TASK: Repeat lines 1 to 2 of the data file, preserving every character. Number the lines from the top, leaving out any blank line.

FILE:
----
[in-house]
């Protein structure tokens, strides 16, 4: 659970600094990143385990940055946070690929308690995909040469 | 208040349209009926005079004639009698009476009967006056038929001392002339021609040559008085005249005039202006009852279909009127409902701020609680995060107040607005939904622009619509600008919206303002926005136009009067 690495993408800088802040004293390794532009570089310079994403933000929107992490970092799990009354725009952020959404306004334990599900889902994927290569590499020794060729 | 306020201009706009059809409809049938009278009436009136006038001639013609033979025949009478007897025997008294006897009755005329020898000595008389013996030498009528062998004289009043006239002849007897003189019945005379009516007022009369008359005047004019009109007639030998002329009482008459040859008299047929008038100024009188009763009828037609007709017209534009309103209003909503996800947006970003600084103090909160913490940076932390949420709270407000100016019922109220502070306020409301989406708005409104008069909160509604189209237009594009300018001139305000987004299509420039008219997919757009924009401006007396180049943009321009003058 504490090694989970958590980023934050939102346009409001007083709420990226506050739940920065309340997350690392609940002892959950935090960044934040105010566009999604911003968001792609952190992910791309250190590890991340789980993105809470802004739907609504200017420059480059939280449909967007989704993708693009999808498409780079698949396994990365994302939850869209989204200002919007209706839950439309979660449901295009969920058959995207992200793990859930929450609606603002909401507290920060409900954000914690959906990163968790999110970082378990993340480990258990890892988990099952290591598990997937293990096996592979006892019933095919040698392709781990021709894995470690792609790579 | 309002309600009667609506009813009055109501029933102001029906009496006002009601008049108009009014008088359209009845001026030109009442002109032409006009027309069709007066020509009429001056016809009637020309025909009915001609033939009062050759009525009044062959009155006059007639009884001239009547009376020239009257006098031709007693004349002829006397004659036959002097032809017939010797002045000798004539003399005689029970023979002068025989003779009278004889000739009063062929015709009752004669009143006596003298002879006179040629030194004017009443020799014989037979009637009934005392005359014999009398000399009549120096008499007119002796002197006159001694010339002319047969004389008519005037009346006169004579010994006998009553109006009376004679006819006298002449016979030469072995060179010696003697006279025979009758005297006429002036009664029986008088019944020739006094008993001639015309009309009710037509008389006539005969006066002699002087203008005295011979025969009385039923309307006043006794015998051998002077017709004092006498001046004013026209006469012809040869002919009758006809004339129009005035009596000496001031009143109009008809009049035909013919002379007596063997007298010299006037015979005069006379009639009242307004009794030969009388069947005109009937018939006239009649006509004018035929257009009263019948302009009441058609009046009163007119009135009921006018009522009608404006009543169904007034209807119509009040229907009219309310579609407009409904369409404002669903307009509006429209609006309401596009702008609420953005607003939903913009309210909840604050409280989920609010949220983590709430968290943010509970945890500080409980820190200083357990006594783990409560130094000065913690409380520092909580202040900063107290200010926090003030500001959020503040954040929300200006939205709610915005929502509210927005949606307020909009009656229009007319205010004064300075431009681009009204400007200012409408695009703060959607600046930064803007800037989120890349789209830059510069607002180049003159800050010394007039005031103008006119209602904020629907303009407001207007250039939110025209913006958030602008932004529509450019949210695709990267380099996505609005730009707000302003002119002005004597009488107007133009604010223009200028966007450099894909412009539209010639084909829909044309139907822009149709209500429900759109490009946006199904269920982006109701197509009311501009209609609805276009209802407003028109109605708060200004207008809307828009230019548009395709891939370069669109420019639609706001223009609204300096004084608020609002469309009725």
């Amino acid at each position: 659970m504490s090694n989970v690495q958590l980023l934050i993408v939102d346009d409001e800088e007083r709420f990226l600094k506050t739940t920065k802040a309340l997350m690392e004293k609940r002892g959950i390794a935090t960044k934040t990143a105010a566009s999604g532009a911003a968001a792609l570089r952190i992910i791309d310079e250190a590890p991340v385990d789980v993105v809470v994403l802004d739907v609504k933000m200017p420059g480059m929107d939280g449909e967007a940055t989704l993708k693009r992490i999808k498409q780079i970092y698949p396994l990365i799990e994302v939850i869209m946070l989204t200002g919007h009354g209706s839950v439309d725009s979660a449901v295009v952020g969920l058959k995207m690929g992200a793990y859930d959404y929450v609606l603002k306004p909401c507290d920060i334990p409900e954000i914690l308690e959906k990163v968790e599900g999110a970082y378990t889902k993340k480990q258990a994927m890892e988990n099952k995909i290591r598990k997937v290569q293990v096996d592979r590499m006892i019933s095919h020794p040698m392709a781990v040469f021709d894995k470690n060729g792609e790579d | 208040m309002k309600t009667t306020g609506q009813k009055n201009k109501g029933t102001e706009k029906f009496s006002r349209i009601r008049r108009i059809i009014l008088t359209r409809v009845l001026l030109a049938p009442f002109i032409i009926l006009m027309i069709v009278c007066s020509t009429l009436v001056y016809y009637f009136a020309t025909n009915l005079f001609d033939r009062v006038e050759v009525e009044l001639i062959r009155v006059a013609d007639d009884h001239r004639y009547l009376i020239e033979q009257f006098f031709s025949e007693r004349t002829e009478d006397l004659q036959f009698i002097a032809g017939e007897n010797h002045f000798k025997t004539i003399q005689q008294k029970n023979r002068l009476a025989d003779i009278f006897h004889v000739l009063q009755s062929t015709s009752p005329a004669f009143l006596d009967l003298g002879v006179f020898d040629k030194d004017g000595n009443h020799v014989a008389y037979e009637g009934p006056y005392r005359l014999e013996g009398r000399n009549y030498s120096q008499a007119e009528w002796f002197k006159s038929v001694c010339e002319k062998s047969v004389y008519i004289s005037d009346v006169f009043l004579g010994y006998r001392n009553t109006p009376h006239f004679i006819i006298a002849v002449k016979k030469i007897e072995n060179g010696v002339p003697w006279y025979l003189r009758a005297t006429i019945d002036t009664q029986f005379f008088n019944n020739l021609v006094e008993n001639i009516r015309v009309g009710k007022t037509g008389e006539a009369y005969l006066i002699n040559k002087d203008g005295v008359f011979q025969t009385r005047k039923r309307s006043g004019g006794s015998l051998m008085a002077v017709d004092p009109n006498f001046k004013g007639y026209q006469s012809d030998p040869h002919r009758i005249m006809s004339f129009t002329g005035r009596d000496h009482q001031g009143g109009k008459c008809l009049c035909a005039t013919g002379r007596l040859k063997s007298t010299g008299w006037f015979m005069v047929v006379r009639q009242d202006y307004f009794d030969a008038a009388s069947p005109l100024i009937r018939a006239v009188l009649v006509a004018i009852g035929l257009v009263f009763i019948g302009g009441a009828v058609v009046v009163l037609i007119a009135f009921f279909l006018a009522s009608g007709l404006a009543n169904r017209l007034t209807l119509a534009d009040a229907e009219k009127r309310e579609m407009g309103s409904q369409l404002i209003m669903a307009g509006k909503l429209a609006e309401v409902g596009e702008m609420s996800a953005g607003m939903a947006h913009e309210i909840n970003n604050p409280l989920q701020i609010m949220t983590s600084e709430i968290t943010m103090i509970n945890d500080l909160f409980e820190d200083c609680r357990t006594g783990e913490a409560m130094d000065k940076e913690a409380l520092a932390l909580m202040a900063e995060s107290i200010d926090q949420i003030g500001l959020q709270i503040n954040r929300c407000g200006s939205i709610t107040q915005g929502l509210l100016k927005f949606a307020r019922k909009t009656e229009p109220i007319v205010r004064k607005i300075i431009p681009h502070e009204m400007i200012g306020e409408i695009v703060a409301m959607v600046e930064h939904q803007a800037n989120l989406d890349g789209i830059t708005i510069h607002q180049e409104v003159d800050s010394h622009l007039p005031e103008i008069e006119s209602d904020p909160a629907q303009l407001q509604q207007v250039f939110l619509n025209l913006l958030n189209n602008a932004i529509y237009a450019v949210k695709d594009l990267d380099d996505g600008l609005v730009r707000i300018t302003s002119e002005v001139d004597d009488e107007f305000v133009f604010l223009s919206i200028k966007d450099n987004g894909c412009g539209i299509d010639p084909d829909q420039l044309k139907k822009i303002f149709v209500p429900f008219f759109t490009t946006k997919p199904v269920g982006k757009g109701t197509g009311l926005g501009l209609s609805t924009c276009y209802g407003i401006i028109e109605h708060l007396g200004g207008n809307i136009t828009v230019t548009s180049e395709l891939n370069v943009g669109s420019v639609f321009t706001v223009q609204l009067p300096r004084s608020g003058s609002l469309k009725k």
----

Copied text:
[in-house]
């Protein structure tokens, strides 16, 4: 659970600094990143385990940055946070690929308690995909040469 | 208040349209009926005079004639009698009476009967006056038929001392002339021609040559008085005249005039202006009852279909009127409902701020609680995060107040607005939904622009619509600008919206303002926005136009009067 690495993408800088802040004293390794532009570089310079994403933000929107992490970092799990009354725009952020959404306004334990599900889902994927290569590499020794060729 | 306020201009706009059809409809049938009278009436009136006038001639013609033979025949009478007897025997008294006897009755005329020898000595008389013996030498009528062998004289009043006239002849007897003189019945005379009516007022009369008359005047004019009109007639030998002329009482008459040859008299047929008038100024009188009763009828037609007709017209534009309103209003909503996800947006970003600084103090909160913490940076932390949420709270407000100016019922109220502070306020409301989406708005409104008069909160509604189209237009594009300018001139305000987004299509420039008219997919757009924009401006007396180049943009321009003058 504490090694989970958590980023934050939102346009409001007083709420990226506050739940920065309340997350690392609940002892959950935090960044934040105010566009999604911003968001792609952190992910791309250190590890991340789980993105809470802004739907609504200017420059480059939280449909967007989704993708693009999808498409780079698949396994990365994302939850869209989204200002919007209706839950439309979660449901295009969920058959995207992200793990859930929450609606603002909401507290920060409900954000914690959906990163968790999110970082378990993340480990258990890892988990099952290591598990997937293990096996592979006892019933095919040698392709781990021709894995470690792609790579 | 309002309600009667609506009813009055109501029933102001029906009496006002009601008049108009009014008088359209009845001026030109009442002109032409006009027309069709007066020509009429001056016809009637020309025909009915001609033939009062050759009525009044062959009155006059007639009884001239009547009376020239009257006098031709007693004349002829006397004659036959002097032809017939010797002045000798004539003399005689029970023979002068025989003779009278004889000739009063062929015709009752004669009143006596003298002879006179040629030194004017009443020799014989037979009637009934005392005359014999009398000399009549120096008499007119002796002197006159001694010339002319047969004389008519005037009346006169004579010994006998009553109006009376004679006819006298002449016979030469072995060179010696003697006279025979009758005297006429002036009664029986008088019944020739006094008993001639015309009309009710037509008389006539005969006066002699002087203008005295011979025969009385039923309307006043006794015998051998002077017709004092006498001046004013026209006469012809040869002919009758006809004339129009005035009596000496001031009143109009008809009049035909013919002379007596063997007298010299006037015979005069006379009639009242307004009794030969009388069947005109009937018939006239009649006509004018035929257009009263019948302009009441058609009046009163007119009135009921006018009522009608404006009543169904007034209807119509009040229907009219309310579609407009409904369409404002669903307009509006429209609006309401596009702008609420953005607003939903913009309210909840604050409280989920609010949220983590709430968290943010509970945890500080409980820190200083357990006594783990409560130094000065913690409380520092909580202040900063107290200010926090003030500001959020503040954040929300200006939205709610915005929502509210927005949606307020909009009656229009007319205010004064300075431009681009009204400007200012409408695009703060959607600046930064803007800037989120890349789209830059510069607002180049003159800050010394007039005031103008006119209602904020629907303009407001207007250039939110025209913006958030602008932004529509450019949210695709990267380099996505609005730009707000302003002119002005004597009488107007133009604010223009200028966007450099894909412009539209010639084909829909044309139907822009149709209500429900759109490009946006199904269920982006109701197509009311501009209609609805276009209802407003028109109605708060200004207008809307828009230019548009395709891939370069669109420019639609706001223009609204300096004084608020609002469309009725």